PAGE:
First-gen students strengthen the CCA community.

Our courageous first-generation college community

Meet CCA’s first-generation college community, who remind first-gen students to be daring, ask bold questions, and find their people.

On November 8, colleges across the United States observe the National First-Generation College Celebration. Students who are the first in their immediate family to go to college take brave steps into the unknown. Yet these students soon come to realize they are not alone. First-gen students join a vibrant community of their peers, and an affirming environment with resources to help them thrive.

While many colleges have offices dedicated to first-gen students, CCA takes a uniquely holistic approach by offering individualized guidance at the Office of Student Success, empowering all students to achieve. CCA’s own director of student success, Fonda Yoshimoto-Reed, says, “Staff and faculty are committed to supporting the first-gen community.” She adds, “This is a unique experience with a lot of new things to navigate and a lot to learn, but first-gen students share a rich perspective that makes our community stronger.”

Yoshimoto-Reed, who was a first-gen student herself, describes her nontraditional educational path: After being homeschooled, she went to community college and transferred to UC Davis. She then went on to earn an MFA at the Rhode Island School of Design (RISD). She says, “It might seem like it’s easy to ask new questions, but it isn’t always. I learned that asking questions led to the support and resources I needed, including connecting with faculty, staff, and peers.”

Provost Tammy Rae Carland, who was the first in her family to attend college, sees the willingness to be vulnerable as a necessary step in the college journey. “I learned quite quickly that for me to experience a sense of belonging, I needed to step out of my comfort zone,” she says. “Allowing myself to be honest about who I am and what I bring has sparked opportunities I never would have had if I simply tried to conform.”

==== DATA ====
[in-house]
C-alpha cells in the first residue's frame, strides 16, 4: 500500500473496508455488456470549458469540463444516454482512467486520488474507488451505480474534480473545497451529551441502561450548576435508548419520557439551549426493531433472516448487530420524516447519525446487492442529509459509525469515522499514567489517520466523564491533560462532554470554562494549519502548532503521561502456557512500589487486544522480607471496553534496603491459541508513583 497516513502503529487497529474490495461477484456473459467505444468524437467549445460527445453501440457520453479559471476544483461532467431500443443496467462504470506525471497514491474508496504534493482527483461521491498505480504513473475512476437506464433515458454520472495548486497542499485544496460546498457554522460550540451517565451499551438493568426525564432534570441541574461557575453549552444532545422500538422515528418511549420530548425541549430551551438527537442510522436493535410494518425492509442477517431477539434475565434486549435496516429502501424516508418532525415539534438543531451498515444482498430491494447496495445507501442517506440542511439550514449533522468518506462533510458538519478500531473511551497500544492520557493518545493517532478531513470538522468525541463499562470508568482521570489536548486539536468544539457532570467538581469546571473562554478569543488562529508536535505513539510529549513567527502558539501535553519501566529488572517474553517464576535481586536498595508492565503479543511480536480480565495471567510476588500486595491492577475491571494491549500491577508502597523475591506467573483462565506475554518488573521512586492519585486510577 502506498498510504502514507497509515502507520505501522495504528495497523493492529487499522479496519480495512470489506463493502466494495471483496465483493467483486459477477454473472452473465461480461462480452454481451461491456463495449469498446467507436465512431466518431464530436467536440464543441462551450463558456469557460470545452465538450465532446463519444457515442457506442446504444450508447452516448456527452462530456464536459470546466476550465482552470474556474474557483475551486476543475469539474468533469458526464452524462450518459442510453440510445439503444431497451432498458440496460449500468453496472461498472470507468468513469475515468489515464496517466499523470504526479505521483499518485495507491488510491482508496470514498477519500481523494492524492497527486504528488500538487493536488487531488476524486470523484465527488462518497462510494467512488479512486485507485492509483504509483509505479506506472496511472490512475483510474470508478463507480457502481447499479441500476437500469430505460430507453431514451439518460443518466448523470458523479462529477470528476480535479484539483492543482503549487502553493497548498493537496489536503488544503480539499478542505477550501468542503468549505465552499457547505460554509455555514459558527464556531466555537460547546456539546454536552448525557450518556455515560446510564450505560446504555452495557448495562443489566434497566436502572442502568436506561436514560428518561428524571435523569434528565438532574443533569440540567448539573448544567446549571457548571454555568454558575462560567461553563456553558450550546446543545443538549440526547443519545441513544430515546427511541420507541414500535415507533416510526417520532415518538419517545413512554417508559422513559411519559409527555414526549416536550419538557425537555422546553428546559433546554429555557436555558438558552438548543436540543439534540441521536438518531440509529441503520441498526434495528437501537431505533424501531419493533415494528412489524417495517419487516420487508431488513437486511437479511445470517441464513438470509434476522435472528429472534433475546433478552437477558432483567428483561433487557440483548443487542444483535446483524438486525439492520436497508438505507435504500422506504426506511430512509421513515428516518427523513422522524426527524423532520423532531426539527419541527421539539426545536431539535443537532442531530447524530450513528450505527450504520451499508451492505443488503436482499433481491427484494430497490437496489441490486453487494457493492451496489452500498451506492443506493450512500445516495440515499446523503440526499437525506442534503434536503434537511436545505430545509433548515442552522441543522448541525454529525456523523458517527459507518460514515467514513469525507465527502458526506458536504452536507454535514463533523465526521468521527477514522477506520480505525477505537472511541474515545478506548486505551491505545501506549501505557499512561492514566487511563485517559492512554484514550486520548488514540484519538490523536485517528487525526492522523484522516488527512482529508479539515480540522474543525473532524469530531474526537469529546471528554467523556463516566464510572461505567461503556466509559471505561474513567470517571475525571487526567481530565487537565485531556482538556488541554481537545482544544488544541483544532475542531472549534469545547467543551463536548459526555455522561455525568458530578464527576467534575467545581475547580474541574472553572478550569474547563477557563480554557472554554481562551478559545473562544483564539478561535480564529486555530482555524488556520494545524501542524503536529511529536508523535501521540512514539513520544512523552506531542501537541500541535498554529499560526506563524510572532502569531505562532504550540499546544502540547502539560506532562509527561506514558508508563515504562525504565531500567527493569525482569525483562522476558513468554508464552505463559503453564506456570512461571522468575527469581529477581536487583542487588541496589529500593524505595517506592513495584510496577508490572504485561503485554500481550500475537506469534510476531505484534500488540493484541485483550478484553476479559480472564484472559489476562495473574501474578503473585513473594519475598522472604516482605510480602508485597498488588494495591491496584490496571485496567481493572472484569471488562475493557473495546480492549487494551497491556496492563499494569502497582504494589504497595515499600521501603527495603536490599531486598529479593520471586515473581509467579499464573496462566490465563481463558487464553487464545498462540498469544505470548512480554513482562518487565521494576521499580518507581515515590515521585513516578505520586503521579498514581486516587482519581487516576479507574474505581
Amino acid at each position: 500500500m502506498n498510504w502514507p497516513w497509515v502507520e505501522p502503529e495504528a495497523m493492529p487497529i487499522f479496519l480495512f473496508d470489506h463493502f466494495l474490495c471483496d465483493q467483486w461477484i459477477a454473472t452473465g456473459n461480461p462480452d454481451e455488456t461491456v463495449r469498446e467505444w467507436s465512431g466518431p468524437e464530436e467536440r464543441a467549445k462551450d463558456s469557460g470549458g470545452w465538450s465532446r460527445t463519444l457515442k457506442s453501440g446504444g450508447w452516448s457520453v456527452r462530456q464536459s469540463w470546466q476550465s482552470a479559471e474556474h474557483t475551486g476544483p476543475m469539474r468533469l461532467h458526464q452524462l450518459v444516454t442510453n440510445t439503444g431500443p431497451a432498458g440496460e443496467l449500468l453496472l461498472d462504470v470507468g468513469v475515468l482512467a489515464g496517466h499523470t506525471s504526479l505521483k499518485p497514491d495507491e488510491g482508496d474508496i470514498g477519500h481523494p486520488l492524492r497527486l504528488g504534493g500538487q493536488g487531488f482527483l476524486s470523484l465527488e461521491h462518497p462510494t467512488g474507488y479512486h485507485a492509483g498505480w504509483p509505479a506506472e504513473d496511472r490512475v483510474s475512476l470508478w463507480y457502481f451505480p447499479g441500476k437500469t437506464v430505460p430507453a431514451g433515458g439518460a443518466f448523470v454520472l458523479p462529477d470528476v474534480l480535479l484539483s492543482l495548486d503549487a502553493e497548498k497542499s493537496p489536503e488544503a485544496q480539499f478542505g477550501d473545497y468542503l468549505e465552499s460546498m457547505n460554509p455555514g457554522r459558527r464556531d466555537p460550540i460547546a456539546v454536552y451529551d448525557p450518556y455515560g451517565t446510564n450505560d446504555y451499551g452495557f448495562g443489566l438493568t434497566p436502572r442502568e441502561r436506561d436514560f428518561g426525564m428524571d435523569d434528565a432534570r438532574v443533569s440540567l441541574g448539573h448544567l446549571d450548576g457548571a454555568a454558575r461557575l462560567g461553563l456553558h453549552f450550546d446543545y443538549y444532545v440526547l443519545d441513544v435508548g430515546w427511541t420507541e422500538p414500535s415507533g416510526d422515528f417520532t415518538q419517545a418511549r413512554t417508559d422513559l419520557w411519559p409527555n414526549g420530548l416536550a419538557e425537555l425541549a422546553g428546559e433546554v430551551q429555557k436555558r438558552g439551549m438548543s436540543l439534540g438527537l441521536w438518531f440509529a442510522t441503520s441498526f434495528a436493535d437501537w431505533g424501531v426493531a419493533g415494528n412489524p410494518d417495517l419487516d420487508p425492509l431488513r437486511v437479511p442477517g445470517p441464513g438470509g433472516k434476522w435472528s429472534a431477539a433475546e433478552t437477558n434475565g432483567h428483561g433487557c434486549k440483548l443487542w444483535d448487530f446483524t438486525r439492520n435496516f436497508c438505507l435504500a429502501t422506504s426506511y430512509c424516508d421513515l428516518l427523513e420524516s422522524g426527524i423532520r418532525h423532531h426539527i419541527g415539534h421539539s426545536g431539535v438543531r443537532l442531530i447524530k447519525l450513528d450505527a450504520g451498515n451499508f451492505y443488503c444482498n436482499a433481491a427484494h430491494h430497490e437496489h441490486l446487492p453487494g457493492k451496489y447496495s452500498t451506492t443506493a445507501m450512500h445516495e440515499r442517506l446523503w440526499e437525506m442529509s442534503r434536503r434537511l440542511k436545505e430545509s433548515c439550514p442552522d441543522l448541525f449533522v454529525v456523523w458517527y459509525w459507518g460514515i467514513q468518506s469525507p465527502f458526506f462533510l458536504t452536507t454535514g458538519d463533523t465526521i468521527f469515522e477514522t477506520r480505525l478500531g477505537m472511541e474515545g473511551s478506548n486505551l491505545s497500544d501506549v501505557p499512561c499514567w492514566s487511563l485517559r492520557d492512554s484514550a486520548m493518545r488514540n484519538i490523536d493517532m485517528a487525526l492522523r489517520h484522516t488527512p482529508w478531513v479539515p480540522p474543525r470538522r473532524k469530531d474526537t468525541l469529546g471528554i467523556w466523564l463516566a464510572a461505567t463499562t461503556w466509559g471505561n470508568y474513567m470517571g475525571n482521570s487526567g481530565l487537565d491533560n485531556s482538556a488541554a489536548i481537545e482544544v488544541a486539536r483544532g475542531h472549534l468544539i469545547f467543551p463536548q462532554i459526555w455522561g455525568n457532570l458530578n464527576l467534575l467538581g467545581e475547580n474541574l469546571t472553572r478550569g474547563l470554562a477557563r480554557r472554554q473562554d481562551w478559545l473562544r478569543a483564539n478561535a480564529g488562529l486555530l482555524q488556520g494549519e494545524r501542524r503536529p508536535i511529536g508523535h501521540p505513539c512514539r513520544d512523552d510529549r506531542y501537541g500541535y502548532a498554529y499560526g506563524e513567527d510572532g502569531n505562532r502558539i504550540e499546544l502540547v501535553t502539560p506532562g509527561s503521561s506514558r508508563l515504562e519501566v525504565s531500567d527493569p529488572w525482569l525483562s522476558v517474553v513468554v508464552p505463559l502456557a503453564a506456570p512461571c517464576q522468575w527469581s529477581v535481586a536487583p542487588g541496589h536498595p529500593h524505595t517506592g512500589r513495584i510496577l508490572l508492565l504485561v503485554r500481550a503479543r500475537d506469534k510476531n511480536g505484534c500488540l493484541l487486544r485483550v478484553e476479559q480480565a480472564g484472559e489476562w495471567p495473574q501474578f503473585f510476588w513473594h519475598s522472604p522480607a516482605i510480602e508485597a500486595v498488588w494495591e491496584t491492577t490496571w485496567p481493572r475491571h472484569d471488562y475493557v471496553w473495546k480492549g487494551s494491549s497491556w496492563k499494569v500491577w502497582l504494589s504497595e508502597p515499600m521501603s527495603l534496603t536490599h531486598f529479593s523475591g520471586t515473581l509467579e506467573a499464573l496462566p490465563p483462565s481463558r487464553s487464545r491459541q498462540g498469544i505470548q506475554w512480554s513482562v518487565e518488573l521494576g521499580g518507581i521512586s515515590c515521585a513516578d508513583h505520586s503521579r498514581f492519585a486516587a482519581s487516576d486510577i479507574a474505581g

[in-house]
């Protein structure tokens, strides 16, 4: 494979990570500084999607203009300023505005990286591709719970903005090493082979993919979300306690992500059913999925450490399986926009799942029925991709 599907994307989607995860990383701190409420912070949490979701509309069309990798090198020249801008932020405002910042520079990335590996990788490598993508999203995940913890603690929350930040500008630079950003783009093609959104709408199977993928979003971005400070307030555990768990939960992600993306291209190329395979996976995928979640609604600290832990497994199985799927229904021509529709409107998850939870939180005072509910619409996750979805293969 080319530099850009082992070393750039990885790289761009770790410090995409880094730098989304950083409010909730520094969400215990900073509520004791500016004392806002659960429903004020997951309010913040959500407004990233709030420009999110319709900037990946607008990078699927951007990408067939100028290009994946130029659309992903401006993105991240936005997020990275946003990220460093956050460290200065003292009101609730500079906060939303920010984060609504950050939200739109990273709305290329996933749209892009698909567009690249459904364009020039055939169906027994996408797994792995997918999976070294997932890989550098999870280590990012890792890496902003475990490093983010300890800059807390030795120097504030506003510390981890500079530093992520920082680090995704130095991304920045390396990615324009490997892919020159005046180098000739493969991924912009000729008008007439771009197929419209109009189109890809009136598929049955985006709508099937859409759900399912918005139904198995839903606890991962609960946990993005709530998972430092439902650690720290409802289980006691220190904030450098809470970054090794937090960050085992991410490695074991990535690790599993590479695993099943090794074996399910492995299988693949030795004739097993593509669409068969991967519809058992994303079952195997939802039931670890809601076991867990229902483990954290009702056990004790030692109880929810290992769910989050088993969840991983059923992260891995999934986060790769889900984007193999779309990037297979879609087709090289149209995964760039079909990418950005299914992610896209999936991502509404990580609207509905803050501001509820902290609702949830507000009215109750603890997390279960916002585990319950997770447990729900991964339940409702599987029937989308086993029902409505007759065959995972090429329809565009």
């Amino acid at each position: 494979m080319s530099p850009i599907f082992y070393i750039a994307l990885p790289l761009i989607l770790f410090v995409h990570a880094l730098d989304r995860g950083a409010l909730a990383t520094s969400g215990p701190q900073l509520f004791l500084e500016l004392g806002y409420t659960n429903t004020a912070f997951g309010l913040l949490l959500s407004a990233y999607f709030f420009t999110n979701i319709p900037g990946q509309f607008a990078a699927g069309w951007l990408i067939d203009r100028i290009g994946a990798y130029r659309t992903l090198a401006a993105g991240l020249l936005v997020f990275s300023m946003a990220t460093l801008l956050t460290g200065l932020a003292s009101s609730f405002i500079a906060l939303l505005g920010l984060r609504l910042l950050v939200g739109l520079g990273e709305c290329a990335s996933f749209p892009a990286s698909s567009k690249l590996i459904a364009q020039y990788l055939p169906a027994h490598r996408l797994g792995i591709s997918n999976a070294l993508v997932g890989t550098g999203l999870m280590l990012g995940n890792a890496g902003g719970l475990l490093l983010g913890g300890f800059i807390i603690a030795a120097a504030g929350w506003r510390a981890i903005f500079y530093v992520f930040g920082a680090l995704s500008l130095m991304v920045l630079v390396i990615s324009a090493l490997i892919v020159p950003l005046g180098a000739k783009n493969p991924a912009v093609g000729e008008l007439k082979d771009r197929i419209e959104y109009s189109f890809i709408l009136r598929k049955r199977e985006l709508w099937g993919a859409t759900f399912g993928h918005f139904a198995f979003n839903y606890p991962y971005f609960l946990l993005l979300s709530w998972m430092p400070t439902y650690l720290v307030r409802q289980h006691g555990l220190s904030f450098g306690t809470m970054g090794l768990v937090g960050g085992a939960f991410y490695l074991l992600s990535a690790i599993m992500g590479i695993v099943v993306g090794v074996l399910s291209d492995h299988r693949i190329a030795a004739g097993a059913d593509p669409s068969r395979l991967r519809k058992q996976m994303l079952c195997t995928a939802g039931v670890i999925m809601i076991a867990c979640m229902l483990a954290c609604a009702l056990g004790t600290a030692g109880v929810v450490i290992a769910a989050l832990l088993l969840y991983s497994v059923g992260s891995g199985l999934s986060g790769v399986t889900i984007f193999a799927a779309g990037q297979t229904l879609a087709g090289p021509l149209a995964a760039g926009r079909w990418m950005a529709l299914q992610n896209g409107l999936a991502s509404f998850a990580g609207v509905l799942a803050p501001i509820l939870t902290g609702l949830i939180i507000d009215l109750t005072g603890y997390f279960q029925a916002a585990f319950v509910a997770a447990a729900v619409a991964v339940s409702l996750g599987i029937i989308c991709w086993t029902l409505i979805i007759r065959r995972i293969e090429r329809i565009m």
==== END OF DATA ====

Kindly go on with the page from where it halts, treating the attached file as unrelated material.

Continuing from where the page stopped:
The National First-Generation College Celebration encourages connection among first-gen students at different stages in their professional and academic careers. It reminds these students they are part of a larger community. Yoshimoto-Reed says, “Being the first of many, we are not alone, we might be going in a different direction than our family, but we still honor our roots, our unique experiences that our journey will help inform future generations.”

Below, we share stories and words of wisdom from our community that reveal the many paths first-gen students take.

A portrait photo of Bryan Dominguez.

Raised in Chicago, Bryan Dominguez shares his heritage through art.

“Share your ideas and let those ideas come true whether you start it or someone else does. Have a strong foundation with your community because they will and can help you in the future.”

— Bryan Dominguez

(BFA Painting & Drawing 2023)

Yesenia Aguilar stands alongside her family at the Palace of Fine Arts, San Francisco.

Through college,Yesenia Aguilar found her passion to help others.

“You are divinely unique in the experience it took to get here. We see you!”

— Yesenia Aguilar

(BFA Individualized Studies 2019)

Jeremy Khuth at CCA's Multicultural Ceremony.

After fleeing genocide, Jeremy Khuth's family built a new life in the United States.

“Try to do something different every few years, pick up a hobby, learn a new language, read a new book, make new relationships, to keep expanding your network and skills.”

— Jeremy Khuth

Director of Residential Education

A photo of George Luis Sedano with a mascot.

George Luis Sedano dedicated his career to student success.

“My wish for our first-generation students in particular, is that despite any insecurities or challenges they face, they can truly find their place at CCA—and more importantly, they can find themselves.”

— George Luis Sedano

Vice President, Student Affairs